Results from a study suggest that a measure of body shape should be used alongside body mass index (BMI) to help determine the risk of obesity-related cancers. The data from the study will be presented at the European Association for the Study of Obesity (EASO) 28th European Congress on Obesity, held May 10 – 13, 2021.

Since the early 1990’a, body mass index or BMI has been an almost universally accepted tool to measure body fat from the weight and height of a person. However, the reliability of BMI is often criticized, because it does not distinguish fat from muscle, or take into account where body fat is stored or an individual’s sex or age. Similarly, waist circumference takes into account belly fat, which is linked to several health risks including cardiovascular disease, type-2 diabetes (T2DM), and cancer, but fails to account for height.

To address the limitations of BMI, researchers at City College of New York developed a new formula to quantify the risk of obesity. This new metric, called A Body Shape Index (ABSI), takes into account an individual’s age, sex, weight, height, and waist circumference, and it may provide a more accurate estimate of cancer risk than BMI.

To explore this further, researchers from the University of Glasgow and the University of Newcastle, combined data from 442,614 participants (average age 56 years) from the UK Biobank prospective cohort who were followed for an average of 8 years, during which 36,961 individuals were diagnosed with cancer.

Participants were broken down into three groups (tertiles) according to their body shape to examine the associations with the risk of 24 different types of cancer, and to examine ABSI and BMI as predictors of cancer risk. Results were adjusted for age, sex, ethnicity, deprivation, education, income, smoking, alcohol consumption, dietary intake, physical activity, and sedentary time.

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The analysis found that body shape and BMI predicted different obesity-related cancer risks in adults. Specifically, ABSI was linked with an increased risk for three cancers. Participants in the highest ABSI tertile were 38% more likely to develop liver cancer, 40% more likely to develop lung cancer, and had a 17% increased risk of colorectal cancer, compared to those in the lowest ABSI tertile, regardless of BMI.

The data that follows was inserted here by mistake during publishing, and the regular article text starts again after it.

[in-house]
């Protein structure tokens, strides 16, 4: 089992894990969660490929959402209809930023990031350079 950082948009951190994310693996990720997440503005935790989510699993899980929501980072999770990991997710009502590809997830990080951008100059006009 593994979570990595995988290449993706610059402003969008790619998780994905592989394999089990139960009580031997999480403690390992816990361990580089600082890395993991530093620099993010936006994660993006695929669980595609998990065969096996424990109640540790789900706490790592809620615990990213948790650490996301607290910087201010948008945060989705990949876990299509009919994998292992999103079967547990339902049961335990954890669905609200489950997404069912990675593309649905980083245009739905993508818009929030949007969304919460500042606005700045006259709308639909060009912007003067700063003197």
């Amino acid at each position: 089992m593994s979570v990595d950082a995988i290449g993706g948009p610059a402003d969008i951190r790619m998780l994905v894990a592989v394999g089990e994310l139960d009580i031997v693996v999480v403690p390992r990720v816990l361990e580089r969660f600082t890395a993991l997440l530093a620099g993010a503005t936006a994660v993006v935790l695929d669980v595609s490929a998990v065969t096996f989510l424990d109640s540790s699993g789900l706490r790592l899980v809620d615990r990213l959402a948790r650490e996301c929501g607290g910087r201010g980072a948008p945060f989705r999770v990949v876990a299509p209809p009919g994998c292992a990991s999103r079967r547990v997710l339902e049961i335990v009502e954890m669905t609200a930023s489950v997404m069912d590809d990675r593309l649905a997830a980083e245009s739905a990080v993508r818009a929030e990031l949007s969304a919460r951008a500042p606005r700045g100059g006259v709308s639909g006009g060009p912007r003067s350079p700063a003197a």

However, researchers found that high ABSI and high BMI combined were linked with an increased risk for seven different types of cancer–uterine, oesophageal, liver, stomach, kidney, colon, breast cancer. For example, participants in the highest ABSI tertile who were also overweight or obese (BMI 25 kg/m2 or over) were at twice the risk of developing uterine cancer than those with the lowest ABSI and normal BMI.

“Our findings underscore the importance of measuring more than just BMI when predicting cancer risk, and suggest that people’s body shape may increase their risk of certain cancers”, says lead author Carlos Celis-Morales, Ph.D., from the University of Glasgow, United Kingdom.

“Whatever method you use, being overweight or obese is the single biggest preventable cause of cancer after smoking. More urgent actions are needed to help people maintain healthy body weight and shape throughout their lives, starting at an early age,” he added.

Having excess body fat can lead to biological changes that alter levels of sex hormones, such as estrogen and testosterone, cause levels of insulin to rise, and lead to inflammation, all of which have been linked with increased risk of 13 different types of cancer.

Study Limitations
This is an observational study, so cannot establish cause, and it is not a representative sample of the UK adult population, so the results cannot be generalized to the general population.

[1] Parra Soto S, Malcomson F, Pell JP, Ho FK, Sharp L, Mathers JC, Celis-MoralesIs C. A Body Shape Index (ABSI) associated with incident cancer? – Findings from the UK Biobank prospective cohort study. Presented at: European Association for the Study of Obesity (EASO) 28th European Congress on Obesity, held May 10 – 13, 2021.

Featured image: Woman at scale. Photo courtesy: © 2016 – 2021 Fotolia/Adobe. Used with permission

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